Free Newsletters - Space News - Defense Alert - Environment Report - Energy Monitor
. 24/7 Space News .




ROBO SPACE
Robot competition in zero-gravity
by Staff Writers
Paris (ESA) Jan 27, 2012


The robots move using jets of compressed gas and are required to perform manoeuvres based on realistic situations, such as docking, formation flying or retrieving objects.

School teams from Europe and America have been commanding robots competing in the Spheres ZeroRobotics tournament in space. The arena: 400 km above Earth on the International Space Station.

Student teams could send a single piece of instruction software to control the small robotic 'Spheres'. The goal of the tournament was to earn points through masterful operation via guidance and navigation control algorithms as well as choosing the best tactics to win the game. This year's winner an alliance consisting of teams CyberAvo, Ultima and Lazy, a collaboration of three schools from Turin, Italy and Berlin, Germany.

Astronauts Don Pettit and Andre Kuipers set up the individual matches in Japan's Kibo laboratory on the Space Station and enjoyed the spectacle.

The Spheres are controlled via laptops but once the software has been sent to the robot it cannot be changed.

The robots move using jets of compressed gas and are required to perform manoeuvres based on realistic situations, such as docking, formation flying or retrieving objects.

The game this year involved extracting minerals from asteroids, hence the name of the game Asterospheres. The free-floating satellites could collect tools if needed and start mining on one of two virtual asteroids.

Strategy was an important element of the game - teams could hinder their opponents or cooperate to share more points overall.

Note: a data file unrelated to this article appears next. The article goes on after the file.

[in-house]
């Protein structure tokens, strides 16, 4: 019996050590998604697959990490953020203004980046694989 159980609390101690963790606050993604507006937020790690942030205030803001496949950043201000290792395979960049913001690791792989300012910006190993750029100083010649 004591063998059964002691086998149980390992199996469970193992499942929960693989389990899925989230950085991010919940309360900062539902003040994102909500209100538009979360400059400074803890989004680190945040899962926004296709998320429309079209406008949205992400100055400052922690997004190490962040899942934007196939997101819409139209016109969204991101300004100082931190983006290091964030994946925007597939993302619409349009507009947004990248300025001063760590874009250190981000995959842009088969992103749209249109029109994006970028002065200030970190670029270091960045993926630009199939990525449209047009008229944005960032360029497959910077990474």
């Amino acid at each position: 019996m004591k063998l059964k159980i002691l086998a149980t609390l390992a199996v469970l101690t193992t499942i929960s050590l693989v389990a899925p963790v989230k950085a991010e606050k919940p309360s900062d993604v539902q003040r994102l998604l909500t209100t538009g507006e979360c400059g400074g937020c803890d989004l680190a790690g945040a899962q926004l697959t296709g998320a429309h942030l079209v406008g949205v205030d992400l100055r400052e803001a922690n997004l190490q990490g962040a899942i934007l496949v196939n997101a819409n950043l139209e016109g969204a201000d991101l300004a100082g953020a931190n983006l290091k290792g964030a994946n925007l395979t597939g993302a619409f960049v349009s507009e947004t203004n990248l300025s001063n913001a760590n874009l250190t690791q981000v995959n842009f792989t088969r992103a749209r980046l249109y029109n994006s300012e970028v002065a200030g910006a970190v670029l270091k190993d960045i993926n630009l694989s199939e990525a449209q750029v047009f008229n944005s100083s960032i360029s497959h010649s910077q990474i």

The European finalists were invited to watch how their command software performed in the finals in the Erasmus centre in ESA's scientific and technical heart at ESTEC in Noordwijk, the Netherlands.

The students were able to appreciate the delicate three-dimensional dance performed by the Spheres via video live links with the Massachusetts Institute of Technology (MIT), in Boston, USA, and the International Space Station.

Before the finals, the secondary-school students visited ESTEC's test centre, the Erasmus High Bay and enjoyed a 3D virtual tour of the International Space Station.

Spheres ZeroRobotics was developed to teach students skills in engineering, mathematics and programming, while inspiring students to continue their careers in science and engineering.

Stefano Suraniti, the Minister of Education for the Piedmont region in Italy, told the students: "Robots do have a soul, and their soul is your imagination, your future."

Former astronaut Thomas Reiter, ESA Director of Human Spaceflight and Operations, observed it was a special event for him because he was one of the astronauts who flew an original Sphere to the Station in 2006 on a Space Shuttle mission. He noted the importance of robotics for working on the Station.

By organising the competition into teams, the students were required to cooperate and develop software and strategy together. Many teams found effective communication with their assigned international partners the most challenging part of the competition.

This was the third Spheres competition and the first time that students outside of the USA were invited. Only schools from Germany and Italy took part this year but ESA and the Spheres organisation hope to expand the tournament next year to include schools from all of Europe.